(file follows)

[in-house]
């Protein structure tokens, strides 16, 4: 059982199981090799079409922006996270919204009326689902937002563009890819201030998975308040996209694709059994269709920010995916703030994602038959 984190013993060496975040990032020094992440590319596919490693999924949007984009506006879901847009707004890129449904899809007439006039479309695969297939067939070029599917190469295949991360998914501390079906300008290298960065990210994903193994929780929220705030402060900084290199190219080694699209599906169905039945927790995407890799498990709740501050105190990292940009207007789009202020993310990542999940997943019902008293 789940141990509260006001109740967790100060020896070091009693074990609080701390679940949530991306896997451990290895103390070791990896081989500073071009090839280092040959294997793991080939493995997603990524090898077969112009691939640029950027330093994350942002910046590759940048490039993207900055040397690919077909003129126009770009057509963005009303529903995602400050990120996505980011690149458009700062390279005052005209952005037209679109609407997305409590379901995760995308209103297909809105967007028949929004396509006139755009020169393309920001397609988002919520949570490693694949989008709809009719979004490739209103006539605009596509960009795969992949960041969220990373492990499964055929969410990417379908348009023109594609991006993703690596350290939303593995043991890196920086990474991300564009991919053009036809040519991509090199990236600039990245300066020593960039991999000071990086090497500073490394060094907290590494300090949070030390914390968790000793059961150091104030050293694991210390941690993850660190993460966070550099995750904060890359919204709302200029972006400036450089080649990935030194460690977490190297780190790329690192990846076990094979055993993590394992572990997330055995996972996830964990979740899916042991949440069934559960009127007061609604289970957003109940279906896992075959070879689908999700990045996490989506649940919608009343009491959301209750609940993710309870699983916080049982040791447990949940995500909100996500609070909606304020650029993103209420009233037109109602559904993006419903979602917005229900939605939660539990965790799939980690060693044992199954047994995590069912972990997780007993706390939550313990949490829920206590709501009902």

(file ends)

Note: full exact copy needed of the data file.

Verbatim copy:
[in-house]
């Protein structure tokens, strides 16, 4: 059982199981090799079409922006996270919204009326689902937002563009890819201030998975308040996209694709059994269709920010995916703030994602038959 984190013993060496975040990032020094992440590319596919490693999924949007984009506006879901847009707004890129449904899809007439006039479309695969297939067939070029599917190469295949991360998914501390079906300008290298960065990210994903193994929780929220705030402060900084290199190219080694699209599906169905039945927790995407890799498990709740501050105190990292940009207007789009202020993310990542999940997943019902008293 789940141990509260006001109740967790100060020896070091009693074990609080701390679940949530991306896997451990290895103390070791990896081989500073071009090839280092040959294997793991080939493995997603990524090898077969112009691939640029950027330093994350942002910046590759940048490039993207900055040397690919077909003129126009770009057509963005009303529903995602400050990120996505980011690149458009700062390279005052005209952005037209679109609407997305409590379901995760995308209103297909809105967007028949929004396509006139755009020169393309920001397609988002919520949570490693694949989008709809009719979004490739209103006539605009596509960009795969992949960041969220990373492990499964055929969410990417379908348009023109594609991006993703690596350290939303593995043991890196920086990474991300564009991919053009036809040519991509090199990236600039990245300066020593960039991999000071990086090497500073490394060094907290590494300090949070030390914390968790000793059961150091104030050293694991210390941690993850660190993460966070550099995750904060890359919204709302200029972006400036450089080649990935030194460690977490190297780190790329690192990846076990094979055993993590394992572990997330055995996972996830964990979740899916042991949440069934559960009127007061609604289970957003109940279906896992075959070879689908999700990045996490989506649940919608009343009491959301209750609940993710309870699983916080049982040791447990949940995500909100996500609070909606304020650029993103209420009233037109109602559904993006419903979602917005229900939605939660539990965790799939980690060693044992199954047994995590069912972990997780007993706390939550313990949490829920206590709501009902």